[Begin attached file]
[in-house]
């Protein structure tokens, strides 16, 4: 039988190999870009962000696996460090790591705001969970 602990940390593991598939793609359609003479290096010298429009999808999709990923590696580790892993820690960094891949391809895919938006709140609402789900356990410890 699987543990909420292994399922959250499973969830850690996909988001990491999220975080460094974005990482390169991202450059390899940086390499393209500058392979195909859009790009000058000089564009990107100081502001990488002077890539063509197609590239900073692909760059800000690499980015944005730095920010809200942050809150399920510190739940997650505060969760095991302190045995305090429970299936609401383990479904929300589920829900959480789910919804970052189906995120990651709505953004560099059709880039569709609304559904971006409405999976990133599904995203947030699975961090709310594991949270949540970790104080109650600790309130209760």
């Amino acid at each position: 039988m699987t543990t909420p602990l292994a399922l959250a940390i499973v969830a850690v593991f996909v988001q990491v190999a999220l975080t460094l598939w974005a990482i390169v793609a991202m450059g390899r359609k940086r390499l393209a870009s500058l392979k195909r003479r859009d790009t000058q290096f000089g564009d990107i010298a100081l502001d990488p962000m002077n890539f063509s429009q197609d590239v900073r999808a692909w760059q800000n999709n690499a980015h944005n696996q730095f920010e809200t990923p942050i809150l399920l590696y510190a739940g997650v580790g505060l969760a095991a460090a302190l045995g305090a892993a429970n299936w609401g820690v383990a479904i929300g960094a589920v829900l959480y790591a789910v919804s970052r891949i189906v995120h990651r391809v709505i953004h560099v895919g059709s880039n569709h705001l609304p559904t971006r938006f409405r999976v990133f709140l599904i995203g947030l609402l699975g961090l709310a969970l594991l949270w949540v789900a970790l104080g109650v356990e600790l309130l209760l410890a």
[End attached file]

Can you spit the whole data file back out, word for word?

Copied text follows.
[in-house]
């Protein structure tokens, strides 16, 4: 039988190999870009962000696996460090790591705001969970 602990940390593991598939793609359609003479290096010298429009999808999709990923590696580790892993820690960094891949391809895919938006709140609402789900356990410890 699987543990909420292994399922959250499973969830850690996909988001990491999220975080460094974005990482390169991202450059390899940086390499393209500058392979195909859009790009000058000089564009990107100081502001990488002077890539063509197609590239900073692909760059800000690499980015944005730095920010809200942050809150399920510190739940997650505060969760095991302190045995305090429970299936609401383990479904929300589920829900959480789910919804970052189906995120990651709505953004560099059709880039569709609304559904971006409405999976990133599904995203947030699975961090709310594991949270949540970790104080109650600790309130209760």
């Amino acid at each position: 039988m699987t543990t909420p602990l292994a399922l959250a940390i499973v969830a850690v593991f996909v988001q990491v190999a999220l975080t460094l598939w974005a990482i390169v793609a991202m450059g390899r359609k940086r390499l393209a870009s500058l392979k195909r003479r859009d790009t000058q290096f000089g564009d990107i010298a100081l502001d990488p962000m002077n890539f063509s429009q197609d590239v900073r999808a692909w760059q800000n999709n690499a980015h944005n696996q730095f920010e809200t990923p942050i809150l399920l590696y510190a739940g997650v580790g505060l969760a095991a460090a302190l045995g305090a892993a429970n299936w609401g820690v383990a479904i929300g960094a589920v829900l959480y790591a789910v919804s970052r891949i189906v995120h990651r391809v709505i953004h560099v895919g059709s880039n569709h705001l609304p559904t971006r938006f409405r999976v990133f709140l599904i995203g947030l609402l699975g961090l709310a969970l594991l949270w949540v789900a970790l104080g109650v356990e600790l309130l209760l410890a």